Rick Ross

Posted: July 24, 2010 in Music Business, Style & Grace

He may not be much of a lyricist, but he can pick his beats and I guess that’s what sells his records.

Teflon Don in stores now.


J.U.S.T.I.C.E. League did a good job on this. I love the cinematic 70′s funk feel of the beats.



What y’all think?

The Independent Route

Posted: July 16, 2010 in Music Business, Tips

My personal oppinion is that, in 8-10 years max, you won’t be able to sell your music for a living anymore. People tak about having 100 000 plays on youtube meaning nothing if you can’t sell your album or book a show. If you have 100 000 plays on your song, or ANY video on YouTube you should already be rich, but I’m not even talking about those numbers.

My point is that, if music sells have been steadily declining over the years and will continue to do so, that is not the case with other lines of products. How would you do that? The answer has been floating around for years – PROFESSIONAL BRANDING.

The principle is the same as in TV, Sports or whatever other field makes money from that. You partner up with a company who are interested to sell their product and you bring them customers by displaying their name on your album cover/single cover/website/whatever. The point is the fan plays your single on your website – they see your partner’s name.

I’m not saying go out and try to partner up with Pepsi, Nike or Ecko, but smart companies who are trying to get their name out their will always be looking for ways to advertise on the Internet. You just gotta hit the right company up, the kind of company who’s target audience would be interested in your music.

Who wouldn’t want 100 000 people looking at their logo/company brand while listening to your music ?

How do you get 100 000 people checking your music without a record label or investing a lot into promotion? It all comes back to what I first wrote: quality and knowledge on how to get quality.
More on this later.

I’ve been doing the music thing for 7 years or so. I remember I started DJing in a local club when I was 16 and I was doing it for free just to learn how that shit was done. The Internet wasn’t that big, those were the years when you still had to hit the record store to get an album that wasn’t distributed by a major record company worldwide. Recording and production tips were significantly harder to find for free and you hat to figure everything out by yourself.
Maybe you’ve figured out what I’m talking about. I’m making a point. Up until now you may have noticed a lotta people walk around in a prison. Day to day life is a prison for many people and it’s always been that way. The reason is pretty simple, people need way more stuff than they would like to do for a living. Most of them don’t even realize that untill it’s too late, maybe never. I’m adressing the independent artists right now so what I’m tryina say is you’ve already got the gift and you know it. You found something you love doing and, coincidentally or not, it’s a profession that, handled properly, can place you at the top of the food chain while you exercise your passion. Now, since this is only my second article, I’m not gonna run long laying out a complicated blueprint on how to reach your dreams and make money off your music. Who knows, it may not even work for everybody.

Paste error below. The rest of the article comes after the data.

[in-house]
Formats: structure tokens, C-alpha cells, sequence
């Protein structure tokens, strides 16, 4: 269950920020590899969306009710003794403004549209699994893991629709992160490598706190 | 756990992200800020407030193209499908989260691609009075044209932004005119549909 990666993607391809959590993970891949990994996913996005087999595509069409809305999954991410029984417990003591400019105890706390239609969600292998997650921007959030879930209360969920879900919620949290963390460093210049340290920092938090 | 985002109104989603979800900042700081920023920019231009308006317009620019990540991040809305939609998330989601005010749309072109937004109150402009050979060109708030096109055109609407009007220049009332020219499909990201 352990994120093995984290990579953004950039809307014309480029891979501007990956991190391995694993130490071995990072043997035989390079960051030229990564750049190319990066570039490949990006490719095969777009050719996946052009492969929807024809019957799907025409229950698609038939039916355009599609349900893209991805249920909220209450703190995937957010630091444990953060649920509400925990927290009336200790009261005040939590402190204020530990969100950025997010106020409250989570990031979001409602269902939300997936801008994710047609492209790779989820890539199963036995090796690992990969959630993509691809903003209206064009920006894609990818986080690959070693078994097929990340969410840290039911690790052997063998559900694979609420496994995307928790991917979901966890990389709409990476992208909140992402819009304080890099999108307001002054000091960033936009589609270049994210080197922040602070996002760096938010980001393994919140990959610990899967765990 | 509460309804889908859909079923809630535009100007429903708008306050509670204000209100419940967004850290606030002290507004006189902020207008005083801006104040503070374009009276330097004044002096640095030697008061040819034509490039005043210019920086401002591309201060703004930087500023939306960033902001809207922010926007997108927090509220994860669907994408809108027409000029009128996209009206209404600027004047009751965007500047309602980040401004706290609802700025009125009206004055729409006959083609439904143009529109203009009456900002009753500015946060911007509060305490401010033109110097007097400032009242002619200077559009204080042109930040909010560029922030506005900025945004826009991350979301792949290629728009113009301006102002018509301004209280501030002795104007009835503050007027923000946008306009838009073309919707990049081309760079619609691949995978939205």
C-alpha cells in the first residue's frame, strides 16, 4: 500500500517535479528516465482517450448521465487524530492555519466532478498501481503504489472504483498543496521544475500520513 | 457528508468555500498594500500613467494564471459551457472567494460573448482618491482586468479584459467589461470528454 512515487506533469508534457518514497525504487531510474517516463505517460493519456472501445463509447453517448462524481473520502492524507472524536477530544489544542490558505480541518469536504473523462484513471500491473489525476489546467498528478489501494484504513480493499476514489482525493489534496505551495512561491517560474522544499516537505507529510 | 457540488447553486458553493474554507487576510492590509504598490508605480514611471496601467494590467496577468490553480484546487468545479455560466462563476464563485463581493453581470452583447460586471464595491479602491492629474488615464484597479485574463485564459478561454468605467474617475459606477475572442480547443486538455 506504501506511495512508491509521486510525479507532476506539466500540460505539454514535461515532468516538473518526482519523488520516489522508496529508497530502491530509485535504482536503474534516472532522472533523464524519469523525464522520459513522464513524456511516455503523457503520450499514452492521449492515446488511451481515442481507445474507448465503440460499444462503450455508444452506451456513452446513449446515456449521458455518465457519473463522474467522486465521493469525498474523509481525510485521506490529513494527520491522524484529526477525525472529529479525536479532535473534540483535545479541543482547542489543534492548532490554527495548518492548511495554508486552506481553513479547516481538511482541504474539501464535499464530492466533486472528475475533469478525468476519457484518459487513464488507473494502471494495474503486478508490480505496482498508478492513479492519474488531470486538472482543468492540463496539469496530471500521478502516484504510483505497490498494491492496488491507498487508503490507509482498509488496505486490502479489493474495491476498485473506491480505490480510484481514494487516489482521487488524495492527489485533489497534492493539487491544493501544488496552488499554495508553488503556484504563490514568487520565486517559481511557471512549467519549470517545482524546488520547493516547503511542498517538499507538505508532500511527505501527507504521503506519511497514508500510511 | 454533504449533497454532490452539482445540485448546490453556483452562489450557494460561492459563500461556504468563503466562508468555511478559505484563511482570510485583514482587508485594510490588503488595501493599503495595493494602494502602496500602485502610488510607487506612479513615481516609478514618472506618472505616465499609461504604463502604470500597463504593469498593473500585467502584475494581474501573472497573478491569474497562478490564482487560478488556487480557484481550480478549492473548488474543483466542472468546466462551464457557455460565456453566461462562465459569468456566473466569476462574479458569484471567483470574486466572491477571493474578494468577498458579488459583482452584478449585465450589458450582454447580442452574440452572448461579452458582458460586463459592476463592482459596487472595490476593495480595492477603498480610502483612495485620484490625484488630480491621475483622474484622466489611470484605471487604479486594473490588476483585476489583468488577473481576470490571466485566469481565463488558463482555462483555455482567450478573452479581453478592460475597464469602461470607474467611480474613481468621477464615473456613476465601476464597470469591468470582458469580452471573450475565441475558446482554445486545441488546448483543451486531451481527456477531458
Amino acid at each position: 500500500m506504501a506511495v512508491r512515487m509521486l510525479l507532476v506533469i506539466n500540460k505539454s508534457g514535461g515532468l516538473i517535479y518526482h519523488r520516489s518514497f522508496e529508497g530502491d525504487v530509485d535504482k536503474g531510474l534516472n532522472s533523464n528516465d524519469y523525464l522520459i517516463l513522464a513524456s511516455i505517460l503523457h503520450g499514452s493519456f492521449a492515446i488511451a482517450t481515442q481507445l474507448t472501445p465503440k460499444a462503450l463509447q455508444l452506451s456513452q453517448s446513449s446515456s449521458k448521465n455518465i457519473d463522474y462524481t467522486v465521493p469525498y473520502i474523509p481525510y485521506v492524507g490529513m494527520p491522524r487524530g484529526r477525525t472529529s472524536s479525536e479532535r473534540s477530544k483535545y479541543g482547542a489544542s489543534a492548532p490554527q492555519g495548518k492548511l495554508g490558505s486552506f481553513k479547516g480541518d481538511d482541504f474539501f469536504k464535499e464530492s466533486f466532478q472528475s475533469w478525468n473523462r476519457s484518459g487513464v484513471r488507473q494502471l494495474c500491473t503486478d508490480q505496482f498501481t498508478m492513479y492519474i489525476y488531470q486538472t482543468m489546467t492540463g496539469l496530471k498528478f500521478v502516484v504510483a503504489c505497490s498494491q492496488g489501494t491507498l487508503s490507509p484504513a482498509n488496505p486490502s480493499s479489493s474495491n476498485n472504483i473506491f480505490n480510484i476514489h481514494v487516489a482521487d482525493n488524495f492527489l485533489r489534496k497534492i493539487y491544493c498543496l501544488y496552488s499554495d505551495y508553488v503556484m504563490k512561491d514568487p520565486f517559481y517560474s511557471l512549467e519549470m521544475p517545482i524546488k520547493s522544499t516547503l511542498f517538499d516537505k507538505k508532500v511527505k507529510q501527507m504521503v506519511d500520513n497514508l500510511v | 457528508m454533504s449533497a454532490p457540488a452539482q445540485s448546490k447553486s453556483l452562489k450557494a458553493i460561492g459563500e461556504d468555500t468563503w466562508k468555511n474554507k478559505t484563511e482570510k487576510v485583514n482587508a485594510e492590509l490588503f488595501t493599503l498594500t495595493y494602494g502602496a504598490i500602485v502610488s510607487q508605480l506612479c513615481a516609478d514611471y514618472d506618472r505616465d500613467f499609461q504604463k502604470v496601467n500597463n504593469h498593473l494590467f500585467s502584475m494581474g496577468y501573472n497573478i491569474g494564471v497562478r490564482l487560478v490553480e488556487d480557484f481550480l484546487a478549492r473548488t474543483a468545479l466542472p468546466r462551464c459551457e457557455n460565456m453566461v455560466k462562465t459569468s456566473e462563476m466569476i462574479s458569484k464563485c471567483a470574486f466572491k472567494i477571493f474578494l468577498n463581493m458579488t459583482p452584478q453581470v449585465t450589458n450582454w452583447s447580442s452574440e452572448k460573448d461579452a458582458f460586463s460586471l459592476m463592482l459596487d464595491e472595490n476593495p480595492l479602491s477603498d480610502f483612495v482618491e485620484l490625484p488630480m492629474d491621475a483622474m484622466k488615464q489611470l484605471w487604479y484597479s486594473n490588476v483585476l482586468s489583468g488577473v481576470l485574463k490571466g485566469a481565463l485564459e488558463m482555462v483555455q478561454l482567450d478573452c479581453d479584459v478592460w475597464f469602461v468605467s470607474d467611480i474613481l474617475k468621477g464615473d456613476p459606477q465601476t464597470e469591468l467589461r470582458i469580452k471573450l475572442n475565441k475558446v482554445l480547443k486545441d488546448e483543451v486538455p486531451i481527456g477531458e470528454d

I will tell you this, though. The world is only starting to realize the power of the Internet and it’s gonna be years before everybody who has access to it is gonna start using it to its full potential. This worldwide magical network is basically a goldmine for artists such as yourself and it’s gonna enable you to live your dreams only by putting in efforts to perfect your craft. I ain’t gonna lie, marketing skills are crucial if you want to play in the big leagues and we’ll get to that later.
Nowdays there are literally millions of independent artists out there. That’s what gets most people down when considering doing this for a living. From my point of view, as a listener and a record producer, 2 arguments render most of their work useless:
1.Lack of quality
2.Improper marketing. Let’s stick to the first one for now.
I spend some time on message boards and other places up and coming artists chose to promote their music and most of the tracks suck not because the artists lack originality or talent but because they sound so bad, nobody who’s not a friend of the artist is gonna play those songs more than once. The vocals are usually the biggest mess. People! Invest in your stuff. I keep getting messages saying “hook me up with some beats” or “mix this song for me”. This other day somebody was askin on a message board which software will get you the best quality when recording vocals. I can’t stress this enough: you can’t get quality from where it doesn’t exist. The software you’re using will only have a minimal impact, it’s the equipment you use to do it. Get a little money, go record your stuff profesionally, studio time isn’t as expensive nowdays as it used to be. At least get your vocals recorded decently and after that do some research on how to mix correctly if you can’t afford to pay for that too.
Really now. Everybody’s telling me how they’re gonna invest and give back to the community when they get famous or at least get a hit single. How the fuck you gonna give then if you’re not giving now?! Think about that. The Internet is a double edged sword. A new world order is coming.

Can you dig it?

Posted: July 13, 2010 in Freestyle, Style & Grace


It’s all about swag. Can you do it?